Re: Colour Pictures in Aroideana
- Subject: Re: Colour Pictures in Aroideana
- From: "Paulindr" <email@example.com>
- Date: Mon, 28 Nov 2011 18:25:55 +0000
At risk of repeating what someone already wrote and i didn't read (and following 2 years of silence)...
1. Most printers have a minimum cost for a minimum print run. You can't pay less even if you want less! So small print runs are ALWAYS relatively expensive or even unaffordable.
2. Re the b&w versus colour argument, i believe the pro b&w arguments are spurious (though i'm happy to be proved wrong!). The important thing in any photograph is to capture as much information as possible. A b&w photo fails to capture colours. Thus those colours can never be retrieved or derived from the b&w photo. However, a colour photo can be manipulated to show only greyscale (i.e. b&w). There's no obvious reason why a quality colour photo shouldn't contain sufficient info to allow the rendering of a b&w image at least equal to the quality of an original b&w photo. If you print in colour and publish the colour photo on the web (using highest quality image), all the photo's information will be available to those who want to re-render it.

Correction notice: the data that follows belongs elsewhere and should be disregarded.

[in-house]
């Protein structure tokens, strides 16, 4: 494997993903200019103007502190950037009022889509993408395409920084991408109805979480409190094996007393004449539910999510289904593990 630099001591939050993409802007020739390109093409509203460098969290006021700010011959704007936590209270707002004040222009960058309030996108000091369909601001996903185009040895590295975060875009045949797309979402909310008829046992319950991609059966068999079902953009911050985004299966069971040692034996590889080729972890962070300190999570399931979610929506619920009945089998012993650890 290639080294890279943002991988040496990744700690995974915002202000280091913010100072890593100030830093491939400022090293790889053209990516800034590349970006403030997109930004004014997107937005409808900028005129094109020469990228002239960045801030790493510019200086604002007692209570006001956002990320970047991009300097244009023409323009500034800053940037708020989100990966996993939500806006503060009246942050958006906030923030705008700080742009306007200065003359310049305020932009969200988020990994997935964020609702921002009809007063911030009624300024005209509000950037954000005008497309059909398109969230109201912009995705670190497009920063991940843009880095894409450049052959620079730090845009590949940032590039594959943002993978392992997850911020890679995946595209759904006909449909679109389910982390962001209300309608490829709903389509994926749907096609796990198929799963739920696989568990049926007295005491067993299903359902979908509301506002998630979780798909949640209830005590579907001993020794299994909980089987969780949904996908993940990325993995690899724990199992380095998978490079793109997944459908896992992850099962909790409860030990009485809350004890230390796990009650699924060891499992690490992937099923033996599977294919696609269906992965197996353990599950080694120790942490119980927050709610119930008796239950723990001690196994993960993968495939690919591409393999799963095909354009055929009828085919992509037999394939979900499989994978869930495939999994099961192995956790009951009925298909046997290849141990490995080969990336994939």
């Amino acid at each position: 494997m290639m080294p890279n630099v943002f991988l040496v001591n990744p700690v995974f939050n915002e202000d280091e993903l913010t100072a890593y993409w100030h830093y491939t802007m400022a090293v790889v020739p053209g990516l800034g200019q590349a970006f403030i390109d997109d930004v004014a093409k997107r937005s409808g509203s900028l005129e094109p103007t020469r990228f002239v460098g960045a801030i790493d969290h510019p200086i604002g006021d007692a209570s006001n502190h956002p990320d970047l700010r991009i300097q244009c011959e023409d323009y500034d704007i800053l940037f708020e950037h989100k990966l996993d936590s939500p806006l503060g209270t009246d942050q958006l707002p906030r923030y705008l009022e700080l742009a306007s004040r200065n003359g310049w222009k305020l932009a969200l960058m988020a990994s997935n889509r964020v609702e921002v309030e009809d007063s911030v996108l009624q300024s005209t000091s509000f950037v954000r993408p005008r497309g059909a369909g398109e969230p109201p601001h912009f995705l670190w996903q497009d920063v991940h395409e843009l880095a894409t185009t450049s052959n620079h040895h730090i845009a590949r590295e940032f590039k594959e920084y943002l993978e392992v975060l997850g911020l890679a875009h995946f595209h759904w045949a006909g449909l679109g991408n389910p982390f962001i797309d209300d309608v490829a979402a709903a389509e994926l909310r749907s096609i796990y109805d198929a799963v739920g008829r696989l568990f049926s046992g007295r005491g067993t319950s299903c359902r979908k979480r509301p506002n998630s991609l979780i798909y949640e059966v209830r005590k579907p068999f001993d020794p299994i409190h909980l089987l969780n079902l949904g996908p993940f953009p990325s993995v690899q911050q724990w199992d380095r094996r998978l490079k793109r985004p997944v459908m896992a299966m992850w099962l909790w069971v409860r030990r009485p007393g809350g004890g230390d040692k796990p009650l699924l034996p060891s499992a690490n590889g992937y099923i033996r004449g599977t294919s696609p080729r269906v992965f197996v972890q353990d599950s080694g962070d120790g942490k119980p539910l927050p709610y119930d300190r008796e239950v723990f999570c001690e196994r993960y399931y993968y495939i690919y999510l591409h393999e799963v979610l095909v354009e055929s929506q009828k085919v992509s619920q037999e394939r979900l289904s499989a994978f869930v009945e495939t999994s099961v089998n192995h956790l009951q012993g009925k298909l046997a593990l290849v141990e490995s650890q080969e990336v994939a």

3. I hate b&w photos of plants and I guess (yes, just guessing) that, in this respect, i am similar to the vast majority of non-professionals who avidly read plant hobby magazines and journals. However, as a scientist, i recognise the value of line drawings. So perhaps in this electronic era, a solution is to use b&w in the journal for scientific and cost reasons but to publish associated colour photos on a website. It won't please everyone but it might be the least worst option!!! (The German
Carnivorous Plant Society bagan life with a very small readership and resolved the colour issue by literally sticking traditional paper-based colour photograps into each copy of the journal. However, it's labour intensive and not exactly cheap!)
(Still in the Dominican Republic)
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